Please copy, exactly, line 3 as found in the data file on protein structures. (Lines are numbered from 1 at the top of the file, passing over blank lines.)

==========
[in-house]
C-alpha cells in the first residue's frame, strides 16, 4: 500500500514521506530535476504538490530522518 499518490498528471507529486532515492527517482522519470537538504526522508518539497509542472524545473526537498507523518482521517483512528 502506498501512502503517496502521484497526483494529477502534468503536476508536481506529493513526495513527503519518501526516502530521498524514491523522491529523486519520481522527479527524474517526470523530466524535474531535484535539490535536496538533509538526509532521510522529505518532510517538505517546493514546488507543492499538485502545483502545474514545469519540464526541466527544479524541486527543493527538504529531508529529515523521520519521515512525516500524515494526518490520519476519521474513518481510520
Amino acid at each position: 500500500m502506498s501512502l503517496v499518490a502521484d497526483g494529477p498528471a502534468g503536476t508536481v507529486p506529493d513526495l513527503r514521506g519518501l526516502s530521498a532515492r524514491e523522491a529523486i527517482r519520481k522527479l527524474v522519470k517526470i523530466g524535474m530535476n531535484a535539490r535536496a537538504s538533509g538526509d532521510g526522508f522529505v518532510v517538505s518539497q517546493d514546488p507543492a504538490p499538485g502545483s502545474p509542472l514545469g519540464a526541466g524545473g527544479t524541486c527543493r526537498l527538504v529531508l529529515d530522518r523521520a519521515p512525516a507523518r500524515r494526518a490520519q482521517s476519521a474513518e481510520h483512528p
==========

Amino acid at each position: 500500500m502506498s501512502l503517496v499518490a502521484d497526483g494529477p498528471a502534468g503536476t508536481v507529486p506529493d513526495l513527503r514521506g519518501l526516502s530521498a532515492r524514491e523522491a529523486i527517482r519520481k522527479l527524474v522519470k517526470i523530466g524535474m530535476n531535484a535539490r535536496a537538504s538533509g538526509d532521510g526522508f522529505v518532510v517538505s518539497q517546493d514546488p507543492a504538490p499538485g502545483s502545474p509542472l514545469g519540464a526541466g524545473g527544479t524541486c527543493r526537498l527538504v529531508l529529515d530522518r523521520a519521515p512525516a507523518r500524515r494526518a490520519q482521517s476519521a474513518e481510520h483512528p